Dr. Lawrence S. Graham is an Associate Professor'in the Department of Government at the University of Texas at Austin. He holds an M.A. in Hispanic Studies from the University of Wisconsin and received his Ph.D. in Political Science from the University of Florida. Graham spent one year at the University of San Marcos and six weeks at the University of Chile on a Fulbright scholarship. He has also done research in Brazil and is the author of
Civil Service Reform in Brazil: Principles and Practice (University of Texas Press, 1958). Graham's topic was "Public Policy and the Analysis of Latin Political Systems."
Within the last several years, a number of articles have appeared in the professional literature in political science or elsewhere indicating marked changed in the quantity and the quality of work by political scientists on Latin America. Two to be examined here are "Trends in Research on Latin American Politics: 1961-1967,'' an article written by Peter Ranis for the Latin American Research Review,
1968, and the introduction to the section on government and international relations by Philip Taylor and Neale Ronning in the last issue of the Handbook of Latin American Studies.
Ranis notes a growth in studies devoted to: 1. more rigorous hypothesis testing. 2. development of explanatory factors to account for political behavior and; 3. cross-national comparison through isolation of political processes. Taylor and Ronning find that four factors account for a shift in political science studies: a new generation of scholars in the hemisphere; the impact of ferment within the Catholic Church and the emergence of Christian Democratic Parties; the questioning by Latin American social scientists of the validity of methodological and value assumptions used by scholars in de-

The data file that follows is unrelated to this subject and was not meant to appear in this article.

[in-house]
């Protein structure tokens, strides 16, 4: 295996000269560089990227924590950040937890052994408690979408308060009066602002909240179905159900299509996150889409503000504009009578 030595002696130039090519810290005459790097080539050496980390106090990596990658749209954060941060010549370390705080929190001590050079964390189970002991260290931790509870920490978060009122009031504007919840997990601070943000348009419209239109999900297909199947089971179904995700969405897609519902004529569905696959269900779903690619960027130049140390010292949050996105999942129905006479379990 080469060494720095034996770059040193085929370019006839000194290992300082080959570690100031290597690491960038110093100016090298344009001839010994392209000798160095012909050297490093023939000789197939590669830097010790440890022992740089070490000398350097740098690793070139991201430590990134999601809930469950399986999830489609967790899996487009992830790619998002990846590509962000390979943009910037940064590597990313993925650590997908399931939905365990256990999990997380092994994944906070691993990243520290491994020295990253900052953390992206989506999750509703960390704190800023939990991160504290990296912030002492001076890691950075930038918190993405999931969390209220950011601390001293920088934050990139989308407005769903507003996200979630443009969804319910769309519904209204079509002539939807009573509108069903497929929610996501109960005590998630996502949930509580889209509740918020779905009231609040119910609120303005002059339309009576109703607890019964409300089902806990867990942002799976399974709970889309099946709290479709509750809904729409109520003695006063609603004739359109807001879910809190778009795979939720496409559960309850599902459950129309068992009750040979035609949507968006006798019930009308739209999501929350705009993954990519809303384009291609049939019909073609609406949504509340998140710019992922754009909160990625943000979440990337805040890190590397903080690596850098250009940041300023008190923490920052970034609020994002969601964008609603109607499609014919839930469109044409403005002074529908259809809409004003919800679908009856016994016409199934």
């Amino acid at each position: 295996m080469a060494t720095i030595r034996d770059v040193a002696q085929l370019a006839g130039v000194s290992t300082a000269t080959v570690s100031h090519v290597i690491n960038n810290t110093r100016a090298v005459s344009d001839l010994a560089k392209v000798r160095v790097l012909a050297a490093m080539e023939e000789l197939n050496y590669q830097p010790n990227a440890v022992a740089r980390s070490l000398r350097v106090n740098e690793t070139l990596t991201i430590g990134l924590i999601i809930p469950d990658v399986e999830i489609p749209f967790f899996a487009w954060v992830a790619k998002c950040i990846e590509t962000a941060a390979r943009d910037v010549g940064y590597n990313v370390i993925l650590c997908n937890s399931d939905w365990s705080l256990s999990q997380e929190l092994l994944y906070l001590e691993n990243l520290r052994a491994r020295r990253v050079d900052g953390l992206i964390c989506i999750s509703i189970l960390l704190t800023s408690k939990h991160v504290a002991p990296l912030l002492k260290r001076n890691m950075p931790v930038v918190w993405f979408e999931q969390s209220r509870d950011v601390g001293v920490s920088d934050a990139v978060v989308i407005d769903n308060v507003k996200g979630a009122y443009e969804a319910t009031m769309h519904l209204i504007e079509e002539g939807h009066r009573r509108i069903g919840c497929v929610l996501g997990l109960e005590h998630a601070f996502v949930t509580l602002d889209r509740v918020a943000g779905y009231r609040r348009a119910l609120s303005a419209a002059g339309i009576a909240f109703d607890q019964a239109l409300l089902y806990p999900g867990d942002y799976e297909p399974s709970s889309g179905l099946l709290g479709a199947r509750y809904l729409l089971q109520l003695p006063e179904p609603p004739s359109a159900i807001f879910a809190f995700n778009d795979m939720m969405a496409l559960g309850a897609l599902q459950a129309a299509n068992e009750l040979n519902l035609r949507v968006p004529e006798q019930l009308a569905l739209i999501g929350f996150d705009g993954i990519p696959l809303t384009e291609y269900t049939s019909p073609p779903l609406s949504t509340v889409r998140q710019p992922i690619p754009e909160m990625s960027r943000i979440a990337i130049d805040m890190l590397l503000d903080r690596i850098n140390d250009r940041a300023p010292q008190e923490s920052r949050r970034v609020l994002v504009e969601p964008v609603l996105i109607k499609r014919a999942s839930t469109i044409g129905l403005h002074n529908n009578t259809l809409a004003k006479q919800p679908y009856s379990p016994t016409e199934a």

veloped nations; and contributions to the literature made by new research centers and institutes in the United States and Western Europe.
While our methods have improved and are more sophisticated, little progress has -been made in either changing our frame of reference or considering alternative approaches to the study of government and politics in Latin America. Comparative politics has been structured by imputs of experience and knowledge from regions other than Latin America. In public administration this is especially true; 'data procedures and theory have come mostly from experience in the United States.
It must be recognized that the comparative administration movement has centered this bias to some extent by material of a theoretical nature, "ideographic" studies, and developmental administration writings. Nevertheless, this work has been done primarily by scholars with Asian experience, and imputs from the Latin American nations are inconsequential. In the Latin American region, one may encounter a body of governmental experience, attitudes towards state, and process of change, all matters that are most relevant to comparative politics and comparative administration. These desperately need to be tapped, and one way to do so is to concentrate on studies of public policy.
For assesing the facts before us, it may be instructive to examine the current status of work in political science and public administration in Latin America. Content analysis provides the most effective approach to obtaining this information. Two samples may be used in this regard:
1. 674 entries reflecting research in progress and completed Ph.D. dissertations in Latin American politics, reported byi Ranis in his

1968 LARR article, and drawing upon material in Dissertation Abstracts-1961-67, LARR (1965-67), the State Department's External Research: American Republics 1964-67, and the 1961-67 APSR. 2. 767 entries from the Handbook of Latin American Studies in the section "Politics, Government and
International Affairs, 1941-68''
In the Ranis sample, I of every 6 studies deals with an interest group, 70% of these focusing on the military, the students, and the church. Two of five studies involve descriptions of political parties. Thus, in the Ranis sample, interest group and political party research would seem to comprise almost 1/3 of political science investigation. Latin America considered as a whole, is the most researched area. Mexico, Brazil, and Chile account for 1/3 of the research attention in the Handbook of Latin American Studies sample and 58 per cent of all the work done related to 9 of the most studied Latin American republics.